Candace Owens Says Louisville Cops 'Did Everything Right' in Breonna Taylor Case

Candace Owens said the Louisville police officers involved in the Breonna Taylor shooting "did everything right" as two law enforcement officials in Louisville, Kentucky were shot amid protests over the decision not to charge officers with the death of the Black 26-year-old medic.

The conservative author and commentator told Fox News' The Ingraham Angle on Wednesday night that policing was "being confused with criminality" by protesters involved in rioting.

The Quote

"Let's just call this what this is. The left has launched a war on the police officers in our country. Policing, even when it's absolutely done right, is now being confused with criminality.

"They are now insinuating that police officers, even in a circumstance where they are being fired upon, where they are being shot, do not have a right to defend themselves. It's abhorrent.

"It didn't matter what the outcome of this case was going to be, it was obvious that the police officers did everything right to anyone paying attention to the actual facts of this case. It was obvious that everything was done correctly."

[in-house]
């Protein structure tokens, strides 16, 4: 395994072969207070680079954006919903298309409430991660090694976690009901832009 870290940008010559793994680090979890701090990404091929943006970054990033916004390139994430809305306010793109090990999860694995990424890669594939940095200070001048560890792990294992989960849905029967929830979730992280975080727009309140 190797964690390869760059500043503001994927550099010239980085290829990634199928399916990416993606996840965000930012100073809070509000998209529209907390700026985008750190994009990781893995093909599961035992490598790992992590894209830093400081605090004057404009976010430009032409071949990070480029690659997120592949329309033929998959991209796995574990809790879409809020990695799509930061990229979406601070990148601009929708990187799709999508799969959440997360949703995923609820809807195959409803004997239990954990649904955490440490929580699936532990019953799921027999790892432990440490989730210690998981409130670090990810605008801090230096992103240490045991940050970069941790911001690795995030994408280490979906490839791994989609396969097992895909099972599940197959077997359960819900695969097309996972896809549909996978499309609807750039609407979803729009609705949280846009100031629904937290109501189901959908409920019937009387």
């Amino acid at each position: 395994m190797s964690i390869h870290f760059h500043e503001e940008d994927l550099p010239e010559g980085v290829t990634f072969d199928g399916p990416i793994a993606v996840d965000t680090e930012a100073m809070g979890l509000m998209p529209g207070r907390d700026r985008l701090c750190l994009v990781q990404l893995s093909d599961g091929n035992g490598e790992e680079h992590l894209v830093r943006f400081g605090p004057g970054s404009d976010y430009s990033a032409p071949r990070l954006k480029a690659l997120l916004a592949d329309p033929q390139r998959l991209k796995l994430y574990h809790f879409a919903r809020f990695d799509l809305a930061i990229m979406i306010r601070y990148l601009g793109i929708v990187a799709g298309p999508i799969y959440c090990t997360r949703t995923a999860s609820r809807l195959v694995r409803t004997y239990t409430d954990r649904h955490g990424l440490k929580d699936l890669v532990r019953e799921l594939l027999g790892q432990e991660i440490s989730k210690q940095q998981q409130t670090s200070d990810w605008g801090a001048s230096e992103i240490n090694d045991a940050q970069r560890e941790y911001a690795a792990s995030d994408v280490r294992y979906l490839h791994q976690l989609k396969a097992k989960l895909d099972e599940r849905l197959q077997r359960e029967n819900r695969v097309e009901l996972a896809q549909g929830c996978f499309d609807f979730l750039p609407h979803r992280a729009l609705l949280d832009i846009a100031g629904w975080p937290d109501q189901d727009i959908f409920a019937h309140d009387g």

Candace Owens
Candace Owens delivers a speech during the "Convention de la Droite" in Paris on September 28, 2019. The conservative commentator said Louisville police did "everything right" in the Breonna Taylor case. Sameer Al-Doumy/AFP via Getty Images

Why it Matters

A former Louisville detective was indicted on Wednesday on counts of wanton endangerment after bullets he fired during the Breonna Taylor shooting put the 26-year-old's neighbors at risk. But no officer involved in the shooting faced charges directly related to her death.

The judicial decision sparked protests in Kentucky and elsewhere, leading to the shooting of two Louisville Police Department officers in the line of duty. An unnamed suspect was arrested in connection with the shooting.

Reacting to news of the shooting, President Donald Trump tweeted: "Praying for the two police officers that were shot tonight in Louisville, Kentucky. The Federal Government stands behind you and is ready to help."

Protesters in Kentucky reportedly threw rocks and set fires amid scenes of rioting on Wednesday night. Demonstrations against the death of Taylor also unfolded in Portland, New York and several other major U.S. cities.


Officers were not the first to open fire during the shooting of Taylor in mid-March. The medic's boyfriend, Kenneth Walker, was the first to fire on officers as they carried out a n-knock search warrant.

Walker claimed that he aimed his shot at the floor as a warning and initially believed the police to be intruders. Police returned fire with 32 shots in total. Taylor was hit six times in her hallway.

An FBI investigation into possible violations of federal law in the Taylor case is still ongoing in the wake of the grand jury ruling yesterday.